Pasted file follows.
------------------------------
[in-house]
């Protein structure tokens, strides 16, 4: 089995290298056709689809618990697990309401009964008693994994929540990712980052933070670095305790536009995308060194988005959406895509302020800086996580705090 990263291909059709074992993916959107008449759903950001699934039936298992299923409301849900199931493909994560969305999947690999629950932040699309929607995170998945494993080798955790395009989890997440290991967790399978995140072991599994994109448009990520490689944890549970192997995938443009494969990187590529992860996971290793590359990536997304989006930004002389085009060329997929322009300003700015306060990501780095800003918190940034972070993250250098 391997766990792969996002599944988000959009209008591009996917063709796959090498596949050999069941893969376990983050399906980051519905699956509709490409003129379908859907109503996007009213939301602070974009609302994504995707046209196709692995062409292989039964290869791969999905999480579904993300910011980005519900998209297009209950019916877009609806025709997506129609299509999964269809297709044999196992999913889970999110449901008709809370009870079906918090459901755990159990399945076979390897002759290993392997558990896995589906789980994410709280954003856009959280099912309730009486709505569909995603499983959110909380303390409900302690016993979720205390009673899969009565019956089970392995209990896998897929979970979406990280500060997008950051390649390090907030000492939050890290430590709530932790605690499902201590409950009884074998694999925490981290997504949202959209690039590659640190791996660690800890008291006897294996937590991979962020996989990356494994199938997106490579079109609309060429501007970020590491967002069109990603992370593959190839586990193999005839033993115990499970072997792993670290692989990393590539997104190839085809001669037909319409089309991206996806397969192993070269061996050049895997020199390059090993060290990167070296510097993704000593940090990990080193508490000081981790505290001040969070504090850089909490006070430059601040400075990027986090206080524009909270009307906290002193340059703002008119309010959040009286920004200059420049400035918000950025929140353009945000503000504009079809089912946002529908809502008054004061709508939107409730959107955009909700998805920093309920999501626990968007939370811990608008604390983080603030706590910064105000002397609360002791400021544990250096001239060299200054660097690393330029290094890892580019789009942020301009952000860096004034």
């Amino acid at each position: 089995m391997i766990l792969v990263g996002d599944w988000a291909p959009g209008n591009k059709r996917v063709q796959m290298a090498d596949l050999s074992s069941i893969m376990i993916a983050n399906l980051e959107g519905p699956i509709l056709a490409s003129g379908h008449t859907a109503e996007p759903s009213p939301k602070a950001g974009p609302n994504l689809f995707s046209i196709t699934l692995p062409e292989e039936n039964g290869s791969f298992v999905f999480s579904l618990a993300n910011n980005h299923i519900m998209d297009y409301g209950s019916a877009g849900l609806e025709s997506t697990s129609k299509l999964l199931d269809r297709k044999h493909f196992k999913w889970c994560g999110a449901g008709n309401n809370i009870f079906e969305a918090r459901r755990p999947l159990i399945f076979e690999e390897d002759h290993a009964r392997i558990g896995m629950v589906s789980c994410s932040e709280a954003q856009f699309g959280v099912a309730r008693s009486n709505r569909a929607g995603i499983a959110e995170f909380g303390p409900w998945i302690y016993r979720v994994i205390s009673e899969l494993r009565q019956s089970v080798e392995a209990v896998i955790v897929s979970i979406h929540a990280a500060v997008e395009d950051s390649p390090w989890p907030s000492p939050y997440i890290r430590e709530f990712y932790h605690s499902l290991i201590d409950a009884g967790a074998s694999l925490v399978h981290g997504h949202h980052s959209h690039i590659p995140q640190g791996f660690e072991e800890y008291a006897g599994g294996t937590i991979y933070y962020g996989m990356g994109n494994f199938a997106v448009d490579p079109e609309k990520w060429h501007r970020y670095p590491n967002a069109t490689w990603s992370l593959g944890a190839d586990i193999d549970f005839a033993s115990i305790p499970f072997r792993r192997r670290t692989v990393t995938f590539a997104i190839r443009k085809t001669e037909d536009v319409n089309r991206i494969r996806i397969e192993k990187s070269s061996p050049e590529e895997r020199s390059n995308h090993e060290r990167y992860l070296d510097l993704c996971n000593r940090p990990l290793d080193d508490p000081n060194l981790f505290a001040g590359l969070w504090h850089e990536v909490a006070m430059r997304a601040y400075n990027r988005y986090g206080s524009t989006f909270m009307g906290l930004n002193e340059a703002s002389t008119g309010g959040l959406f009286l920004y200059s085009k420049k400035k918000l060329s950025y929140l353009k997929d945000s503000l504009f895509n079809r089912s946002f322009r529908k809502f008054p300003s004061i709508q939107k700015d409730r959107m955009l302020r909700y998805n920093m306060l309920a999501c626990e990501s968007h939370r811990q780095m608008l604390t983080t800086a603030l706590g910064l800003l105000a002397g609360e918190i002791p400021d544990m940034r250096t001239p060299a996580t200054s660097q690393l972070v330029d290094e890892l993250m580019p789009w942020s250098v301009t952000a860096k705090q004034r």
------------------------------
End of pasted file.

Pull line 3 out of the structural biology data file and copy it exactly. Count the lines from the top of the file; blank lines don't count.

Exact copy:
């Amino acid at each position: 089995m391997i766990l792969v990263g996002d599944w988000a291909p959009g209008n591009k059709r996917v063709q796959m290298a090498d596949l050999s074992s069941i893969m376990i993916a983050n399906l980051e959107g519905p699956i509709l056709a490409s003129g379908h008449t859907a109503e996007p759903s009213p939301k602070a950001g974009p609302n994504l689809f995707s046209i196709t699934l692995p062409e292989e039936n039964g290869s791969f298992v999905f999480s579904l618990a993300n910011n980005h299923i519900m998209d297009y409301g209950s019916a877009g849900l609806e025709s997506t697990s129609k299509l999964l199931d269809r297709k044999h493909f196992k999913w889970c994560g999110a449901g008709n309401n809370i009870f079906e969305a918090r459901r755990p999947l159990i399945f076979e690999e390897d002759h290993a009964r392997i558990g896995m629950v589906s789980c994410s932040e709280a954003q856009f699309g959280v099912a309730r008693s009486n709505r569909a929607g995603i499983a959110e995170f909380g303390p409900w998945i302690y016993r979720v994994i205390s009673e899969l494993r009565q019956s089970v080798e392995a209990v896998i955790v897929s979970i979406h929540a990280a500060v997008e395009d950051s390649p390090w989890p907030s000492p939050y997440i890290r430590e709530f990712y932790h605690s499902l290991i201590d409950a009884g967790a074998s694999l925490v399978h981290g997504h949202h980052s959209h690039i590659p995140q640190g791996f660690e072991e800890y008291a006897g599994g294996t937590i991979y933070y962020g996989m990356g994109n494994f199938a997106v448009d490579p079109e609309k990520w060429h501007r970020y670095p590491n967002a069109t490689w990603s992370l593959g944890a190839d586990i193999d549970f005839a033993s115990i305790p499970f072997r792993r192997r670290t692989v990393t995938f590539a997104i190839r443009k085809t001669e037909d536009v319409n089309r991206i494969r996806i397969e192993k990187s070269s061996p050049e590529e895997r020199s390059n995308h090993e060290r990167y992860l070296d510097l993704c996971n000593r940090p990990l290793d080193d508490p000081n060194l981790f505290a001040g590359l969070w504090h850089e990536v909490a006070m430059r997304a601040y400075n990027r988005y986090g206080s524009t989006f909270m009307g906290l930004n002193e340059a703002s002389t008119g309010g959040l959406f009286l920004y200059s085009k420049k400035k918000l060329s950025y929140l353009k997929d945000s503000l504009f895509n079809r089912s946002f322009r529908k809502f008054p300003s004061i709508q939107k700015d409730r959107m955009l302020r909700y998805n920093m306060l309920a999501c626990e990501s968007h939370r811990q780095m608008l604390t983080t800086a603030l706590g910064l800003l105000a002397g609360e918190i002791p400021d544990m940034r250096t001239p060299a996580t200054s660097q690393l972070v330029d290094e890892l993250m580019p789009w942020s250098v301009t952000a860096k705090q004034r």